Traveling Through Customs With Your Laptop
The modern era has made many former ordeals easy, but getting your gadgets through customs can still be a major headache. When it comes to laptops thereís a number of particular requirements you will commonly need to fulfill when traveling through customs in the U.S., and in countries across the world.
Unfortunately it is unlikely navigating this process will get any easier in the near future, so that means itís critical to understand the system as it stands today, and the best way to move through it when you travel.
A Customized Experience
It is understood in the post-9/11 era why airport security is strict. After all, for the Transportation Security Administration (TSA) in the U.S. and its collegial associations in other countries around the world, itís known the failure to preemptively identify a security threat beforehand could result in truly harrowing consequences. Itís why since September 11, 2001 airport security has been so strict in the United States and around the world.
While all travelers understand why security must be tight - and is ultimately supportive of it being that way - that fact is travelers know itís also necessary to strike the right balance. One where airport security is rightfully strong and robust in the areas where a breach represents a real and substantial threat to others, but does not partake in activity that delays the processing of passengers through customs, and as a consequence results in countless lost hours in productivity for travelers, and operation time for airport security agents.
The Experience Today
Since 2013 the Department of Homeland Security has claimed they have the legal authority to search electronic devices like laptops in the United States. In turn, they claim they can do this even if they do not have a warrant or probable cause to do so. It must be noted this position has been subject to legal challenge - so consequently it can best be described as a claim that isnít black and white but has shades of grey - but whatever the case, presently Homeland Security maintains their claim, and travelers not aware of it before arriving at the airport have been shocked by it.
The Essential Information
As well as customs checks itís a reality the TSA and other airport security agencies around the world have the capacity to not only run your laptop through rigors of red tape surrounding customs, but also undertake a personal inspection of its data. Whatís more, for anyone thinking Ďoh that wonít be an issue for me, it needs a password to loginí - well it will be.
The good news for U.S. citizens is that the TSA cannot deny you entry to the country if you refuse to provide your password, but they can confiscate your device(s). Whatís more, thereís been a number of episodes where American travelers have been detained for a period of time in the airport, and even placed under arrest as a flow-on effect from such a refusal.
Of course in some of these cases it became clear in the fullness of time some arrests were justified owing to the criminal activity of the person involved, but thatís a scenario far removed from someone of good character just reluctant to turn over their device and all its login info to a complete stranger.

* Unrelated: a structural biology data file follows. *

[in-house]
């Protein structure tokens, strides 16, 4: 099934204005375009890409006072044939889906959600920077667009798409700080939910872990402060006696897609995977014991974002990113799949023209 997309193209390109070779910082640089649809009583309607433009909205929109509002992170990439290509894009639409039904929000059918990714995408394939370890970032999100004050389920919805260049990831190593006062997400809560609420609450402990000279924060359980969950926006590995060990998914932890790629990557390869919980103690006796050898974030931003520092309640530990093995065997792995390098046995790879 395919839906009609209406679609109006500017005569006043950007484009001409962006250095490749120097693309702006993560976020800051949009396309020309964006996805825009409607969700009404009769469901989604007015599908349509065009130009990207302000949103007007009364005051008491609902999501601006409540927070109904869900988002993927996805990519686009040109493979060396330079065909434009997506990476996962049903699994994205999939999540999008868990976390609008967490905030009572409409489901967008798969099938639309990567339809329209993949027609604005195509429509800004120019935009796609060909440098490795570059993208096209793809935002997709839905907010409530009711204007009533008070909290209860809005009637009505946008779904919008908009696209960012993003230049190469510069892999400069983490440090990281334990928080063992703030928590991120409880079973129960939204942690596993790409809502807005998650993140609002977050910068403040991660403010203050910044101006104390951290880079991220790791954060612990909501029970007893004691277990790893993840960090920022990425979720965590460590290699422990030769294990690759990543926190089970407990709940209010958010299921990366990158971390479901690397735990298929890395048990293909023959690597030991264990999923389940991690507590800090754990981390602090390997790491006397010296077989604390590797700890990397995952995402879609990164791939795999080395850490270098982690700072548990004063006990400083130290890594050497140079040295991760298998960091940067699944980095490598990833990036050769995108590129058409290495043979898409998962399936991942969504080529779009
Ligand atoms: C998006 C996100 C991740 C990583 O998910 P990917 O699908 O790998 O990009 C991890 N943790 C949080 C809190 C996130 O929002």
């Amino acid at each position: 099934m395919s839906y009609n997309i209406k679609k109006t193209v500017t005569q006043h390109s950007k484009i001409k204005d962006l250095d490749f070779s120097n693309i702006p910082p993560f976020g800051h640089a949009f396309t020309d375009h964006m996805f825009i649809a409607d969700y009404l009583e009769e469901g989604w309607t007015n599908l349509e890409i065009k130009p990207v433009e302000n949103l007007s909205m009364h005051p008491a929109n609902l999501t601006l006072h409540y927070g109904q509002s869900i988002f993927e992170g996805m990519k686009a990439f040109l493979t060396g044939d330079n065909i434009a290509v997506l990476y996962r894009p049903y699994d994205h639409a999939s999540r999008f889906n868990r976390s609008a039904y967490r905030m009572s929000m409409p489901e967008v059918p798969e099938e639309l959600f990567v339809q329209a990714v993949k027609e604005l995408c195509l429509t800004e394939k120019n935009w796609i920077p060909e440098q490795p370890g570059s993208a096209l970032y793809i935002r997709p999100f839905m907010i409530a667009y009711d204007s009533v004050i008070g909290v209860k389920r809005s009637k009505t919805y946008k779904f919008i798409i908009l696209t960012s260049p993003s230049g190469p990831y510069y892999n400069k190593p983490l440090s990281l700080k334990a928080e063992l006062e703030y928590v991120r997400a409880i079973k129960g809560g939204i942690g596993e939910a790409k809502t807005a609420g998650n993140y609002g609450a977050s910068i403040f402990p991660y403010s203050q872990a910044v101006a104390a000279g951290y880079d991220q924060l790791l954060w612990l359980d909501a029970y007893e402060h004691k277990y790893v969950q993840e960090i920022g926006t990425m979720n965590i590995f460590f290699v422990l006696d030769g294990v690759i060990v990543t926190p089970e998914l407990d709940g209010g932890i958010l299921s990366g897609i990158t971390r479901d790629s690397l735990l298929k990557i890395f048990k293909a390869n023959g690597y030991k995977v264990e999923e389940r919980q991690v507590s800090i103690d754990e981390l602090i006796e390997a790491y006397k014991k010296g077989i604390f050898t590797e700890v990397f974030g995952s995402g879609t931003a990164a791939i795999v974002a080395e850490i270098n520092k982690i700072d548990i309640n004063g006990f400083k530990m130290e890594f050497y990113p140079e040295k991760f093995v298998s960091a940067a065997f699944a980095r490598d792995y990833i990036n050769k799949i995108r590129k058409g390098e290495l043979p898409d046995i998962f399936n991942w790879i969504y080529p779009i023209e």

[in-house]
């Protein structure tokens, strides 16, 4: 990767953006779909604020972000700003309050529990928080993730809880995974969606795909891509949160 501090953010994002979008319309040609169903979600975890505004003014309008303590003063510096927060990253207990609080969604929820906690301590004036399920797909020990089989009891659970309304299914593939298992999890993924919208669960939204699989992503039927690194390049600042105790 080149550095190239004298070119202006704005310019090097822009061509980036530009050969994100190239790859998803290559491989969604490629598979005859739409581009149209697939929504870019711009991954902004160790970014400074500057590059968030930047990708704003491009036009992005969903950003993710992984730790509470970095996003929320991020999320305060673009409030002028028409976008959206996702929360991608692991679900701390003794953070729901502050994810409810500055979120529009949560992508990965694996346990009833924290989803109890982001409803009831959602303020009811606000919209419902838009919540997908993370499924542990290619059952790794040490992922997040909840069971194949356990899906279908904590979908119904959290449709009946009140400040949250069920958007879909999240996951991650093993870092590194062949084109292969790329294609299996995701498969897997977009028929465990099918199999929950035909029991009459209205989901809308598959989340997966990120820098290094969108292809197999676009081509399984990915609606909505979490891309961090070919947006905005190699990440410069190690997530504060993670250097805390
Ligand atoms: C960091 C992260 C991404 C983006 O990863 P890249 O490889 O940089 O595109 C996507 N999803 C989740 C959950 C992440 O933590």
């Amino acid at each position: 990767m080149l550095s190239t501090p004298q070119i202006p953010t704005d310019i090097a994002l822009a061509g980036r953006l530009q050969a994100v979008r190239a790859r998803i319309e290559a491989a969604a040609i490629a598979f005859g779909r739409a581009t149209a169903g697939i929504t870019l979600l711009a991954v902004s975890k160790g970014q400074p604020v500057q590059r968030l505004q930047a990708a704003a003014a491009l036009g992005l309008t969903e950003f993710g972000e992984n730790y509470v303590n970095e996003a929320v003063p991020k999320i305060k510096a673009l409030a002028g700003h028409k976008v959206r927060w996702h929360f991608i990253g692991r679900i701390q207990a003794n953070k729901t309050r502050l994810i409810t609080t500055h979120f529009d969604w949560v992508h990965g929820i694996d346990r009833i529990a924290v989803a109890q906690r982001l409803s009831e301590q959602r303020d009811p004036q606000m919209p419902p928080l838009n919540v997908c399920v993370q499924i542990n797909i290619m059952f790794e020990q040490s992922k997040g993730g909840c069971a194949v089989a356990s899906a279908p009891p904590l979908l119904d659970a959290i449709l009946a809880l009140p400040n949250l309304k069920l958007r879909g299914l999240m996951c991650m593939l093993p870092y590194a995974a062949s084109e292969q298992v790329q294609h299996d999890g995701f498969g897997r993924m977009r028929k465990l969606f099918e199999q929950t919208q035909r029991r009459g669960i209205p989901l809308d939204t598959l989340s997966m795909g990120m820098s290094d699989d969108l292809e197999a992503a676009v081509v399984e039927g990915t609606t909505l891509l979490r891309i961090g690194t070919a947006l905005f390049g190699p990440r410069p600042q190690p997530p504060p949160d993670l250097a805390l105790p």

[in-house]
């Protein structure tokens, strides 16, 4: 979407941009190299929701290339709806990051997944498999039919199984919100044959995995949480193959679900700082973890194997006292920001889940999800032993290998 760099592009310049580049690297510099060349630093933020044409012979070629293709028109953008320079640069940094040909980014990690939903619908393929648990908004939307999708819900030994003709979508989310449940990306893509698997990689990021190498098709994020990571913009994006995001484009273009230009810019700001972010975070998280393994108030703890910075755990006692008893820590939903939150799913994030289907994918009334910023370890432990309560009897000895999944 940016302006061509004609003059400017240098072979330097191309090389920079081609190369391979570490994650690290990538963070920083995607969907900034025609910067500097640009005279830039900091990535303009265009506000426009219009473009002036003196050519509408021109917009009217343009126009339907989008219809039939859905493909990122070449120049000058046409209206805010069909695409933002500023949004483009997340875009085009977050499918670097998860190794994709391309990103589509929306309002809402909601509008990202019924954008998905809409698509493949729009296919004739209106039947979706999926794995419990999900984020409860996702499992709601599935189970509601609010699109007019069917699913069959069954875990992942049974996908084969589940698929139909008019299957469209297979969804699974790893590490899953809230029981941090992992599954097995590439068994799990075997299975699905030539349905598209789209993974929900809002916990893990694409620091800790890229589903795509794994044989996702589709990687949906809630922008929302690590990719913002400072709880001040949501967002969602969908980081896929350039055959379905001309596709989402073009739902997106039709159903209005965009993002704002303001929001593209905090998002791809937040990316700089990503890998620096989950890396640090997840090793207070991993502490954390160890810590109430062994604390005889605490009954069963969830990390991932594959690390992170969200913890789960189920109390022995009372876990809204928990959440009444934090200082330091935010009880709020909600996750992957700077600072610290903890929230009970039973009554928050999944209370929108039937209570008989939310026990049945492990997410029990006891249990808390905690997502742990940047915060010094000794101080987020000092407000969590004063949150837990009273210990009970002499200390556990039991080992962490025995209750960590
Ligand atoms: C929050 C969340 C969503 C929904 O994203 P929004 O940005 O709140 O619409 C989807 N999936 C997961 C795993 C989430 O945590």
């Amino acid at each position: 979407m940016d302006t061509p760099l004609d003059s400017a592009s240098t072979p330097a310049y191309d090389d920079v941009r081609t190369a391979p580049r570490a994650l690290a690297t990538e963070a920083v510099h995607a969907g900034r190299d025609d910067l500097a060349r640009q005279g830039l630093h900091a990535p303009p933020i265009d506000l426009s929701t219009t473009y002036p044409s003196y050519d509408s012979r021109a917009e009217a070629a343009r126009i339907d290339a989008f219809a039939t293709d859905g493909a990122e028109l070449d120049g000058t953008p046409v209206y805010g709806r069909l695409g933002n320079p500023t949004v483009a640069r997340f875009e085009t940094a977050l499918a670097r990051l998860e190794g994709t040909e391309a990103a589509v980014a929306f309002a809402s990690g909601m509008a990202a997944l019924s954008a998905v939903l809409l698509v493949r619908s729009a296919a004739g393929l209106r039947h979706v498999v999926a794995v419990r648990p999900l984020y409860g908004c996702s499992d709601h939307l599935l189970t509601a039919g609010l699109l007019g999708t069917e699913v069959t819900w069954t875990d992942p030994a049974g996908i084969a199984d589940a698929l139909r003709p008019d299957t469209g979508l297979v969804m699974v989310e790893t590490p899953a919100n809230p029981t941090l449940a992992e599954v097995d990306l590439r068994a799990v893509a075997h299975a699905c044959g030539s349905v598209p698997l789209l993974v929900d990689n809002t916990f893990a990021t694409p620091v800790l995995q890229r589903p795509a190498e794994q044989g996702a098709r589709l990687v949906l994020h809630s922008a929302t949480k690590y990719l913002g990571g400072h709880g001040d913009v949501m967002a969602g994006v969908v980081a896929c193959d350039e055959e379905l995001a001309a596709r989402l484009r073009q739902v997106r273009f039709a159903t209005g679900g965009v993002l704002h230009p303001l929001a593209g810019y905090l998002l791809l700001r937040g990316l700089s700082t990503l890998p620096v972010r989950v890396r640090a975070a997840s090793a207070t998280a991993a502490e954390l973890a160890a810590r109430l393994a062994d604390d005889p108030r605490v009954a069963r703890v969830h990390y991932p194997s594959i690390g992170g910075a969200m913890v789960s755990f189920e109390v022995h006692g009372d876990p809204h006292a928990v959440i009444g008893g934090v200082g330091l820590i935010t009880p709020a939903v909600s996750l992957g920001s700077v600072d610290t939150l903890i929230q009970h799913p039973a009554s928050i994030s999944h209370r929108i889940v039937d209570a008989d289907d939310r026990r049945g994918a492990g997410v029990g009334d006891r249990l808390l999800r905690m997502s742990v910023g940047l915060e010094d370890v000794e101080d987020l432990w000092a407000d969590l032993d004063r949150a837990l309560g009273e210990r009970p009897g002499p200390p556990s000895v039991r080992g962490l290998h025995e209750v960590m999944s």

Ultimately, the best way to minimize issues here is to proactively avoid bringing sensitive data on your laptop. Do this either by deleting content you wish to avoid being seen by prying eyes altogether, or store files in the cloud before you head to the airport for retrieval later. This offers some peace of mind in the event you do decide to turn over your laptop and disclose the password, as ultimately there is nothing stored on your laptop.
Then once you arrive at your destination you can download the data, and use the laptop just as you would at home. It is also important to ensure your computer security is up to date. This means having strong antivirus and antimalware software in place. Many people find using the default antivirus software that comes with Windows (Windows Defender) is good. For Mac, Avast is a good pick. For antimalware, Malwarebytes is a powerful program available for both Windows and Mac.
Will Any Nations Ease Up in Future?
Itís true every nation is different around the world, and subject to change their laws as they desire. As a result, itís theoretically possible you may find in future a country youíve previously traveled to has become less strict on custom checks. This is the theory, but in practice itís not likely as new and dynamic borderless security threats continue to emerge in our world. WE all must recognise this reality, and plan for our travel accordingly.
Clearing the Checkpoint
Ultimately it is in the interest of the TSA and its sibling organizations to see a common sense approach to security prevail. The countless hours lost each year to pursuing such custom checks on laptops also has a very human cost to it that factors into the performance of airport security agents. Travelers need airport security agents that are alert and attentive to the true threats that confront us. Asking them to engage in hour after hour of droll checks of laptops law abiding raises the risk of them missing a real threat when it arises.
In the meantime, while common sense reform is this space is surely overdue in the U.S. and beyond, passengers looking to get through customs with their laptop as quickly and painlessly as possible must remember to remove any sensitive data from their laptop before heading to the airport. This way you can avoid your privacy being compromised, and move through the processes faster.
One last thing, you may send and receive faxes while on the road using an online fax service such as SRFax, which is offering faxing plans starting at $3.49 a month. Updated on March 3, 2020.